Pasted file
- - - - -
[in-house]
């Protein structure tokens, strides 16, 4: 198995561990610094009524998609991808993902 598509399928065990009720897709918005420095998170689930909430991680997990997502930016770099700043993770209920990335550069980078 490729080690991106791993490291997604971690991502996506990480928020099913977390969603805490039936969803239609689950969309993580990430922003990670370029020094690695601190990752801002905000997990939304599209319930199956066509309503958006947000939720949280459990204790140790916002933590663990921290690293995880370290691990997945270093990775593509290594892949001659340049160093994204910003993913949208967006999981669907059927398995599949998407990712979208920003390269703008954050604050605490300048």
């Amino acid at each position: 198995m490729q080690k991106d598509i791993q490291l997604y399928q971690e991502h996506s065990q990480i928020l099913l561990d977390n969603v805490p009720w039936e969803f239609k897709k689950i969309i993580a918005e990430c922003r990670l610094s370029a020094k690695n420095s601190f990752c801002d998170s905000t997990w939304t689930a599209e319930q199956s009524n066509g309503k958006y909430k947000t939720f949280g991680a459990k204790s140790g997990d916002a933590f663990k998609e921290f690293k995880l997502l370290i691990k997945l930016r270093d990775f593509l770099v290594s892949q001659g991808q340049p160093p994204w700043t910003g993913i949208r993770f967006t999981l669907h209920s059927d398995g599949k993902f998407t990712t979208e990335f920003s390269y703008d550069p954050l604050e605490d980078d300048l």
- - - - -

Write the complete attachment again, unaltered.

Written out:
[in-house]
């Protein structure tokens, strides 16, 4: 198995561990610094009524998609991808993902 598509399928065990009720897709918005420095998170689930909430991680997990997502930016770099700043993770209920990335550069980078 490729080690991106791993490291997604971690991502996506990480928020099913977390969603805490039936969803239609689950969309993580990430922003990670370029020094690695601190990752801002905000997990939304599209319930199956066509309503958006947000939720949280459990204790140790916002933590663990921290690293995880370290691990997945270093990775593509290594892949001659340049160093994204910003993913949208967006999981669907059927398995599949998407990712979208920003390269703008954050604050605490300048």
């Amino acid at each position: 198995m490729q080690k991106d598509i791993q490291l997604y399928q971690e991502h996506s065990q990480i928020l099913l561990d977390n969603v805490p009720w039936e969803f239609k897709k689950i969309i993580a918005e990430c922003r990670l610094s370029a020094k690695n420095s601190f990752c801002d998170s905000t997990w939304t689930a599209e319930q199956s009524n066509g309503k958006y909430k947000t939720f949280g991680a459990k204790s140790g997990d916002a933590f663990k998609e921290f690293k995880l997502l370290i691990k997945l930016r270093d990775f593509l770099v290594s892949q001659g991808q340049p160093p994204w700043t910003g993913i949208r993770f967006t999981l669907h209920s059927d398995g599949k993902f998407t990712t979208e990335f920003s390269y703008d550069p954050l604050e605490d980078d300048l």